The winter solstice time is no longer celebrated as it once was, with the understanding that this is a period of descent and rest, of going within our homes, within ourselves and taking in all that we have been through, all that has passed in this full year which is coming to a close… like nature around us, this time of hibernation is so necessary for our tired limbs, our burdened minds.
Our modern culture teaches avoidance at a max at this time; alcohol, lights, shopping, overworking, overspending, comfort food and consumerism.
And yet the natural tug to go inwards as nearly all creatures are doing is strong and the weather so bitter that people are left feeling that winter is hard, because, for those of us without burning fires and big festive families, it can be lonely and isolating. Whereas in actual fact winter is kind, she points us in her quiet soft way towards our inner self, towards this annual time of peace and reflection, embracing the darkness and forgiving, accepting and loving embracing goodbye the past year.
“Winter takes away the distractions, the buzz, and presents us with the perfect time to rest and withdraw into a womb like love, bringing fire & light to our hearth”.
According to the meteorological calendar (and mine), winter is in full swing. I am hunkering down and enjoying this season of slow. Winter is for turning inward. For focusing on the roots we put down rather than the flowers that we bloom. Winter is not a season of abundance. It is a season of barrenness. In nature, and usually in business too. It’s a season that doesn’t really look like much from the outside, but yet, somehow it sustains us. Through the dark. Through the cold. Through the mundane.
Soon it will be time for us to grow again, to bloom again, but not now. Not now, my friend. May we listen to the yearning of our souls this season – the pull to slow down, to reflect, to contemplate. I’m choosing to mimic nature this season, adopting a quieter rhythm that allows for a full embrace of winter, rather than frantically wishing it away as I used to do.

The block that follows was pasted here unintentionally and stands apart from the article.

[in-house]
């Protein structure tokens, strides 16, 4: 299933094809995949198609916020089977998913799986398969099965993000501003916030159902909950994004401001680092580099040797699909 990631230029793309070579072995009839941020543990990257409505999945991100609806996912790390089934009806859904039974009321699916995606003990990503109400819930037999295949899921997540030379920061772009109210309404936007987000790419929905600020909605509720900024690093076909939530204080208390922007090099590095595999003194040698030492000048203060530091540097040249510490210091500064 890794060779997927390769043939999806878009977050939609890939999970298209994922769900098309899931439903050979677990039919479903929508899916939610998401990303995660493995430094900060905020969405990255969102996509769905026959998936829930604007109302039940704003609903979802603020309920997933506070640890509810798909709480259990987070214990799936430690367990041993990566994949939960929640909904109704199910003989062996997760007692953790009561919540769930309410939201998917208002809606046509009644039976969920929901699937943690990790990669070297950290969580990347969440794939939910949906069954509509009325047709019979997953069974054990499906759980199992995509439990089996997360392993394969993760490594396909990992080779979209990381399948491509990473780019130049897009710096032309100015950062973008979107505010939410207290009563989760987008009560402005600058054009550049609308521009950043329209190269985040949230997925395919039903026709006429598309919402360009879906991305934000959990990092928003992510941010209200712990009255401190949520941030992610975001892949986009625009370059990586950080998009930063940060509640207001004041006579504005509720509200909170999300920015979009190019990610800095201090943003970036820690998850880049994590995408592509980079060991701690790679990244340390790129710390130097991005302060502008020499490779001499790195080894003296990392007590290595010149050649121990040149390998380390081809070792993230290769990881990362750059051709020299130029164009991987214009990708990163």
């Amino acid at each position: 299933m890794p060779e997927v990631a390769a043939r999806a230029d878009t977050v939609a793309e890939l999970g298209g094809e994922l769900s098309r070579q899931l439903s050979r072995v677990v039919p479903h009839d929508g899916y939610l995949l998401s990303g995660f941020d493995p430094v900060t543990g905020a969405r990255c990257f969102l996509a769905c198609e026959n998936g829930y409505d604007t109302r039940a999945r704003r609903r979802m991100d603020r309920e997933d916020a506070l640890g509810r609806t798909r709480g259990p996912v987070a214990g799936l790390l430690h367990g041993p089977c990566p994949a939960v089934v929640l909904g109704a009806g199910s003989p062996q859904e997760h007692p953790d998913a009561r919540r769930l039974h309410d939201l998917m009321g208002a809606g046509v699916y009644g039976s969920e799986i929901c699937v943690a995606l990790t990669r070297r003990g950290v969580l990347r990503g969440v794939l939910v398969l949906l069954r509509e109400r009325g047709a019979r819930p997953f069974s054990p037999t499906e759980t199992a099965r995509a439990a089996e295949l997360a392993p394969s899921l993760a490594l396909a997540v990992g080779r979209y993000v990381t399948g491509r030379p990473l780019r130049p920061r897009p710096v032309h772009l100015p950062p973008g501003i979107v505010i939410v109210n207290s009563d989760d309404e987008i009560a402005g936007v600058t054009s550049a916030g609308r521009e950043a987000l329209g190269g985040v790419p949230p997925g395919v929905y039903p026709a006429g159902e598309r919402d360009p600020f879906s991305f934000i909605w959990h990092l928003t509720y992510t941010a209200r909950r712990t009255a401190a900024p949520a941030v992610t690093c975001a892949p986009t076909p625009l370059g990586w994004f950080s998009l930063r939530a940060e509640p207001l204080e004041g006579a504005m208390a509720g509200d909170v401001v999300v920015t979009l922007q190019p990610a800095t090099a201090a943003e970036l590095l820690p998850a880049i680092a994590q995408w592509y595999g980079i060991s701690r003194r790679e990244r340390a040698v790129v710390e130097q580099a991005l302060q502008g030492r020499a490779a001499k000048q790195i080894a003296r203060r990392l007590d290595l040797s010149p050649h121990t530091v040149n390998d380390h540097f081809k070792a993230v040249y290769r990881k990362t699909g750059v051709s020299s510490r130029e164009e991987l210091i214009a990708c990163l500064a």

In the winter I find myself giving greater devotion to the smaller things. The comfort of woollen socks and cashmere sweaters. Cups of tea. The squirrels and the birds that come to visit. And the nights that come early and pair well with a warm and hearty bowl of soup.
May we not rush this season by.
I spent the last few weeks reflecting and envisioning the direction I want to go with my life and business. My work is going to continue to be rooted in the desire that many, many of us desperately have, for a different way to carry life. I will say, many are happy with their modern “luxuries” (read: distractions), but I think most are starting to crave value and nourishment in a way that is so lost on this world. We see this reflected in the rise again of homemaking and slow lifestyle.
A life balanced by work and rest. A life of modesty and health. We must not forget that we are still very much so the guinea pigs of this new modern lifestyle that has brought us immense debt, fake food, more exposure to artificial light than real sunlight, technology addiction, and with those things, the rise of depression, anxiety, and self-obsession.
As a culture, we spend all of our days scrolling with our thumbs that we don’t even know how to work with our hands anymore. We don’t know how to cook our own meals or grow our own food or make our own clothes. We don’t know how to live without a microwave or TV. Our seemingly small everyday choices; buying a t-shirt, eating a meal, the way we interact (or lack thereof) with the people around us – it’s taking a toll on our well-being. We just don’t realise it because it’s the new normal to live distracted, addicted, frazzled, and stressed-out lives. A lot of times, that kind of life is even idolised and seen as a badge of honour. How many times do we feel a subtle swell of pride when we tell someone we’ve been “busy” lately?
Is that really worth it when we’re left without a soul?
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